While paw alerts ensure that you are aware of your dog’s presence, sometimes they can be a little ambiguous. Dogs that are naturally paw oriented will learn the paw alert in scent training sessions very quickly, however those same dogs will also tend to use their paw for other communication because it is natural for them. For example when she wants affection she may place her paw on your arm, or when she needs outside she may attempt to place her paw on your lap. This can cause confusion, unnecessary glucose testing, and lead to frustration because she either appears to be false alerting or appears to be missing alerts.
All DAD training requires reading your dog’s body language and signs, but one way to make it a little easier is to add in a secondary alert that is a very unnatural behavior for your dog, such as a bringsel hold. In DAD training, a bringsel is a tab that the dog holds when they are alerting to your low or high glucose levels.
Bringsel training is not for the faint of heart, and often requires frequent troubleshooting. Not every dog needs to be, or even should be, taught a bringsel alert. Paw alerts and nudge alerts are frequently just as effective and are easier to teach because they do not require an additional variable which complicates scent training. If you are new to training or not confident in problem solving, focus on paw or nudge alerts alone, or consult a trainer during bringsel training to ensure your dog’s existing alerting abilities are not compromised. However, if you are committed to training a bringsel alert, below are MD Dogs’ step by step instructions broken down to ensure that your dog has a firm understanding of the bringsel hold as well as when it is to be used.
There are two types of bringsels. One type are velcro retrieval bringsels – typically a stuffed canvas tube which has velcro on the end and hangs on the handler’s belt loops as well as in certain locations around the house. The dog pulls the bringsel and brings it to the handler.
The second type of bringsel is one that hangs on the dog’s collar at all times and the dog picks it up in their mouth to alert. MD Dogs designed a bringsel of this type, specifically to easily clip on and off the dog’s collar and made of biothane so they can be easily cleaned by wiping them down to prevent dirt and bacteria from accumulating. The benefit to MD Dogs bringsels is that the bringsel is always available to the dog in the same location and does not rely on the handler’s wardrobe including belt loops, or on bringsels being hung around the room. However if you prefer the velcro retrieval bringsels, then the instructions below can be modified accordingly.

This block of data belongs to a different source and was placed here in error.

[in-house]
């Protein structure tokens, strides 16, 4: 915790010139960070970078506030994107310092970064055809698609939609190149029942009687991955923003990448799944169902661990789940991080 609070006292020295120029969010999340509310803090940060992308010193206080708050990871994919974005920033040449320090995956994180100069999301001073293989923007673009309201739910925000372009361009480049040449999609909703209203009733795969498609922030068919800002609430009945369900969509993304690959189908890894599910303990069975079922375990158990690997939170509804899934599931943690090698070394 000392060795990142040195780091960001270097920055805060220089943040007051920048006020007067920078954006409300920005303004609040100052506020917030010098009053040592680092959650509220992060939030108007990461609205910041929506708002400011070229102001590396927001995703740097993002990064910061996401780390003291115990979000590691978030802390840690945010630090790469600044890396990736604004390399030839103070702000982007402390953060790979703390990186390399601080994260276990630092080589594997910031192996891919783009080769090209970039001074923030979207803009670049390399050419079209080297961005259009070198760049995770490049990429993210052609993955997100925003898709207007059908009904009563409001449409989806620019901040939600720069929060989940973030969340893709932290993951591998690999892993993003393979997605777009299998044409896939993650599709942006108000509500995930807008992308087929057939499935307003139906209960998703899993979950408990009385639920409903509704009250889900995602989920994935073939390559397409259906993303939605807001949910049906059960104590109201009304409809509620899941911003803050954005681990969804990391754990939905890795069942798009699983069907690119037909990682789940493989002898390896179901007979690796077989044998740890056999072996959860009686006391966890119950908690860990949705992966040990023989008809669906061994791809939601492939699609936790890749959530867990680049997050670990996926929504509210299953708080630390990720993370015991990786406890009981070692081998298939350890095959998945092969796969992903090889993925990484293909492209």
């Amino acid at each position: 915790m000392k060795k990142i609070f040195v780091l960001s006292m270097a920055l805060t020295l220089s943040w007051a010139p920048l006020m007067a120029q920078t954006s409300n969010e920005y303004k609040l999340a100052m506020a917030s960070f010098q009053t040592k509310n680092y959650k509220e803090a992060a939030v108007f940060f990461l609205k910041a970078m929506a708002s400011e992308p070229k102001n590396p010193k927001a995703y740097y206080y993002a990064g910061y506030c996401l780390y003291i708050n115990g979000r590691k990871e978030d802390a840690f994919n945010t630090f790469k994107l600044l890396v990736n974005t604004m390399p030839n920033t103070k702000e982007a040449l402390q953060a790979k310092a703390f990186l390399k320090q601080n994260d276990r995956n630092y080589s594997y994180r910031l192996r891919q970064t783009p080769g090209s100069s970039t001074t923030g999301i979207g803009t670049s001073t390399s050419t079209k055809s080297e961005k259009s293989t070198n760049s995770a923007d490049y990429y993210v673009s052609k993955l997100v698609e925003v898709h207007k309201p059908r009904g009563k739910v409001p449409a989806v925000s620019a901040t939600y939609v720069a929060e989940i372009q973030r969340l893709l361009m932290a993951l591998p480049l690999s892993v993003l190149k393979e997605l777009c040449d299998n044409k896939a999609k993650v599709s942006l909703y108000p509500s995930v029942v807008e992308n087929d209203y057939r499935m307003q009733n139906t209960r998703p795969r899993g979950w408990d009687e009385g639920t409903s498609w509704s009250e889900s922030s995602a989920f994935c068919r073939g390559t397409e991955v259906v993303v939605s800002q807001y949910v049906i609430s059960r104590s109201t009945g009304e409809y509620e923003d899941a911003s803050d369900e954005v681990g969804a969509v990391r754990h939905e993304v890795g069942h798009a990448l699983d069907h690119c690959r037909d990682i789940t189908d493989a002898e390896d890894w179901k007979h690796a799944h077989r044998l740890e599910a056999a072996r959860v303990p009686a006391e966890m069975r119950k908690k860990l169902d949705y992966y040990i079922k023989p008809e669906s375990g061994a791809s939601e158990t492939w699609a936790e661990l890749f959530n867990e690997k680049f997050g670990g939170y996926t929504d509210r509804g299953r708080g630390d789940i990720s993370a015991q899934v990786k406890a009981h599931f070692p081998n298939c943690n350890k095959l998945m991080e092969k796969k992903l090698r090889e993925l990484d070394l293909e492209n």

The width of a bringsel typically has little effect on the ease of use. There are two widths for an MD Dogs bringsel – ⅝ inch and ½ inch. The ⅝ inch bringsel may be a little easier for the dog to hold, but will be slightly cumbersome on a small breed, while the ½ inch tends to curve a little if it is long for a large dog. But both are effective!
The length of a bringsel is much more important than the width. Too short of a bringsel will be difficult for the dog to grab, causing them to possibly give up on using it, however too long of a bringsel risks the dog will step on it throughout the day. To determine the right length, measure from where your dog’s collar sits to the top of your dog’s breastbone (this protrudes from the rest of their chest). Multiply this measurement by two, and this is the length of the MD Dogs bringsel to order! Example: Beni’s collar-to-breastbone measurement is 3”, so the 6” bringsel is perfect for him. (This is only applicable for MD Dogs branded bringsels by CSJcreations, not those sold by any other store due to sizing differentiations.)
Introduce the bringsel after your dog has reached Step 9 and is successfully alerting to hidden scent samples. This is because if you begin bringsel training too early on, then there will be more value for the bringsel than the scent of low blood sugar, so the dog will hold the bringsel, appearing to false alert, but not because they are confused about the scent of low blood sugar but because they are hoping to receive a puppy party.